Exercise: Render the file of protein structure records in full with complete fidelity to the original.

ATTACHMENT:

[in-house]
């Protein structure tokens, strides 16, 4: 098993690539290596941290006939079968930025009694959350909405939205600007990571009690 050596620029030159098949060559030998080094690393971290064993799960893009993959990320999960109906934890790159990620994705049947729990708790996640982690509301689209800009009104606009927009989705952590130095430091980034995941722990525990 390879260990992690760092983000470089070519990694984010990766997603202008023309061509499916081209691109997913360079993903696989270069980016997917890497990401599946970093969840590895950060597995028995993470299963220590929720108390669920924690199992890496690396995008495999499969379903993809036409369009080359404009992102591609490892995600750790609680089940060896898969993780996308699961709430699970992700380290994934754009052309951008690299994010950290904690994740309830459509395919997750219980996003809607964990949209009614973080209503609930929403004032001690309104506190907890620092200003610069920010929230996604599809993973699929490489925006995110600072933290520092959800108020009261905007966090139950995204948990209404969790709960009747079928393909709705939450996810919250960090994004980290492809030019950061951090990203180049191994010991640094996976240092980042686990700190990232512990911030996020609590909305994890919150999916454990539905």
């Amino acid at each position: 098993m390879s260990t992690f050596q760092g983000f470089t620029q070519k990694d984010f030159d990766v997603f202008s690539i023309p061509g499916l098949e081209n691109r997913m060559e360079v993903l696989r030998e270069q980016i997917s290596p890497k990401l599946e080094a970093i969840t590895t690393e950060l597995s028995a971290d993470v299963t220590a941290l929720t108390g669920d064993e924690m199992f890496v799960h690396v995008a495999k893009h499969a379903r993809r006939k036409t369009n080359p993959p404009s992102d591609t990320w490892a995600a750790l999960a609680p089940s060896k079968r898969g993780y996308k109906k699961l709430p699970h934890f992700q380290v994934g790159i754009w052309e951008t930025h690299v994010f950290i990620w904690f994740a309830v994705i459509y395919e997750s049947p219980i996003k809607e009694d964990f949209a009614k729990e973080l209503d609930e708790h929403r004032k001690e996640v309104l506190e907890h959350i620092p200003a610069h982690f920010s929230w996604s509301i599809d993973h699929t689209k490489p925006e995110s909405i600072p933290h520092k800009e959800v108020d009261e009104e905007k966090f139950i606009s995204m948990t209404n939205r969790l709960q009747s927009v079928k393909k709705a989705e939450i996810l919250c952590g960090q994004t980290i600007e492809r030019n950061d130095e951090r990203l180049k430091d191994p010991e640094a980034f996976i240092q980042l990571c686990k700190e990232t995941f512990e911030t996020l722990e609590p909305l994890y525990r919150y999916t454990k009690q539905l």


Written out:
[in-house]
């Protein structure tokens, strides 16, 4: 098993690539290596941290006939079968930025009694959350909405939205600007990571009690 050596620029030159098949060559030998080094690393971290064993799960893009993959990320999960109906934890790159990620994705049947729990708790996640982690509301689209800009009104606009927009989705952590130095430091980034995941722990525990 390879260990992690760092983000470089070519990694984010990766997603202008023309061509499916081209691109997913360079993903696989270069980016997917890497990401599946970093969840590895950060597995028995993470299963220590929720108390669920924690199992890496690396995008495999499969379903993809036409369009080359404009992102591609490892995600750790609680089940060896898969993780996308699961709430699970992700380290994934754009052309951008690299994010950290904690994740309830459509395919997750219980996003809607964990949209009614973080209503609930929403004032001690309104506190907890620092200003610069920010929230996604599809993973699929490489925006995110600072933290520092959800108020009261905007966090139950995204948990209404969790709960009747079928393909709705939450996810919250960090994004980290492809030019950061951090990203180049191994010991640094996976240092980042686990700190990232512990911030996020609590909305994890919150999916454990539905």
């Amino acid at each position: 098993m390879s260990t992690f050596q760092g983000f470089t620029q070519k990694d984010f030159d990766v997603f202008s690539i023309p061509g499916l098949e081209n691109r997913m060559e360079v993903l696989r030998e270069q980016i997917s290596p890497k990401l599946e080094a970093i969840t590895t690393e950060l597995s028995a971290d993470v299963t220590a941290l929720t108390g669920d064993e924690m199992f890496v799960h690396v995008a495999k893009h499969a379903r993809r006939k036409t369009n080359p993959p404009s992102d591609t990320w490892a995600a750790l999960a609680p089940s060896k079968r898969g993780y996308k109906k699961l709430p699970h934890f992700q380290v994934g790159i754009w052309e951008t930025h690299v994010f950290i990620w904690f994740a309830v994705i459509y395919e997750s049947p219980i996003k809607e009694d964990f949209a009614k729990e973080l209503d609930e708790h929403r004032k001690e996640v309104l506190e907890h959350i620092p200003a610069h982690f920010s929230w996604s509301i599809d993973h699929t689209k490489p925006e995110s909405i600072p933290h520092k800009e959800v108020d009261e009104e905007k966090f139950i606009s995204m948990t209404n939205r969790l709960q009747s927009v079928k393909k709705a989705e939450i996810l919250c952590g960090q994004t980290i600007e492809r030019n950061d130095e951090r990203l180049k430091d191994p010991e640094a980034f996976i240092q980042l990571c686990k700190e990232t995941f512990e911030t996020l722990e609590p909305l994890y525990r919150y999916t454990k009690q539905l």